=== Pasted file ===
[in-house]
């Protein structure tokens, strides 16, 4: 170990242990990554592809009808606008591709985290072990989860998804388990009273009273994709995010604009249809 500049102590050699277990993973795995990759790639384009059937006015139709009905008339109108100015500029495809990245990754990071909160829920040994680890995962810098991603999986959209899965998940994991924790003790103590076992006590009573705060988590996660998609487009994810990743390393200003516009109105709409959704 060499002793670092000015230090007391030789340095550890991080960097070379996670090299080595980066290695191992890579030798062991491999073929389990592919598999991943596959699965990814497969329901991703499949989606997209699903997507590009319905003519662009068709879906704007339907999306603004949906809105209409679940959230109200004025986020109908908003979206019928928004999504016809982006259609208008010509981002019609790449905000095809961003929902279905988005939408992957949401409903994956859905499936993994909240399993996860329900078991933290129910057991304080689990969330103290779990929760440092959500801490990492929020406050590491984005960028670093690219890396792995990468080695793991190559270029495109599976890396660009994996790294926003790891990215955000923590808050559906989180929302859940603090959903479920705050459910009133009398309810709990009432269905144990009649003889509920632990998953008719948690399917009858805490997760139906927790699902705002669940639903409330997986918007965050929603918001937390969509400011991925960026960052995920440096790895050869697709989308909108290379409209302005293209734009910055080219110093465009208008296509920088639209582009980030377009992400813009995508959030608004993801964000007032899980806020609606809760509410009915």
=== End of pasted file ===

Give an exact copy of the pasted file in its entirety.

[in-house]
């Protein structure tokens, strides 16, 4: 170990242990990554592809009808606008591709985290072990989860998804388990009273009273994709995010604009249809 500049102590050699277990993973795995990759790639384009059937006015139709009905008339109108100015500029495809990245990754990071909160829920040994680890995962810098991603999986959209899965998940994991924790003790103590076992006590009573705060988590996660998609487009994810990743390393200003516009109105709409959704 060499002793670092000015230090007391030789340095550890991080960097070379996670090299080595980066290695191992890579030798062991491999073929389990592919598999991943596959699965990814497969329901991703499949989606997209699903997507590009319905003519662009068709879906704007339907999306603004949906809105209409679940959230109200004025986020109908908003979206019928928004999504016809982006259609208008010509981002019609790449905000095809961003929902279905988005939408992957949401409903994956859905499936993994909240399993996860329900078991933290129910057991304080689990969330103290779990929760440092959500801490990492929020406050590491984005960028670093690219890396792995990468080695793991190559270029495109599976890396660009994996790294926003790891990215955000923590808050559906989180929302859940603090959903479920705050459910009133009398309810709990009432269905144990009649003889509920632990998953008719948690399917009858805490997760139906927790699902705002669940639903409330997986918007965050929603918001937390969509400011991925960026960052995920440096790895050869697709989308909108290379409209302005293209734009910055080219110093465009208008296509920088639209582009980030377009992400813009995508959030608004993801964000007032899980806020609606809760509410009915």